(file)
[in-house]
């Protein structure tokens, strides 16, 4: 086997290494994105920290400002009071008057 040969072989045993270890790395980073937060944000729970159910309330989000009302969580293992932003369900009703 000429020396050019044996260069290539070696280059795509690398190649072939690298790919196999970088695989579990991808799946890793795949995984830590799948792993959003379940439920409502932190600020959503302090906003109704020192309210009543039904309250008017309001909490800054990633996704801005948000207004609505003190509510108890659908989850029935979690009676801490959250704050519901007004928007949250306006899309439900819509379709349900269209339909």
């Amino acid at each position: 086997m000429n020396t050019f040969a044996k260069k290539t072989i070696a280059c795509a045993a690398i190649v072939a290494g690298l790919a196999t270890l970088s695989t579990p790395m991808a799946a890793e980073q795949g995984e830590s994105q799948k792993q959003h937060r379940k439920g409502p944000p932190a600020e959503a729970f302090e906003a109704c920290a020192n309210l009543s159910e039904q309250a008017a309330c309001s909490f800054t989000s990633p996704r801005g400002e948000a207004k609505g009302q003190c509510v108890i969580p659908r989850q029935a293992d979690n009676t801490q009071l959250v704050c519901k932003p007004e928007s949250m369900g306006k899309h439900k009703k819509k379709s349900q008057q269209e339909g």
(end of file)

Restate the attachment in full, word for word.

[in-house]
């Protein structure tokens, strides 16, 4: 086997290494994105920290400002009071008057 040969072989045993270890790395980073937060944000729970159910309330989000009302969580293992932003369900009703 000429020396050019044996260069290539070696280059795509690398190649072939690298790919196999970088695989579990991808799946890793795949995984830590799948792993959003379940439920409502932190600020959503302090906003109704020192309210009543039904309250008017309001909490800054990633996704801005948000207004609505003190509510108890659908989850029935979690009676801490959250704050519901007004928007949250306006899309439900819509379709349900269209339909």
């Amino acid at each position: 086997m000429n020396t050019f040969a044996k260069k290539t072989i070696a280059c795509a045993a690398i190649v072939a290494g690298l790919a196999t270890l970088s695989t579990p790395m991808a799946a890793e980073q795949g995984e830590s994105q799948k792993q959003h937060r379940k439920g409502p944000p932190a600020e959503a729970f302090e906003a109704c920290a020192n309210l009543s159910e039904q309250a008017a309330c309001s909490f800054t989000s990633p996704r801005g400002e948000a207004k609505g009302q003190c509510v108890i969580p659908r989850q029935a293992d979690n009676t801490q009071l959250v704050c519901k932003p007004e928007s949250m369900g306006k899309h439900k009703k819509k379709s349900q008057q269209e339909g």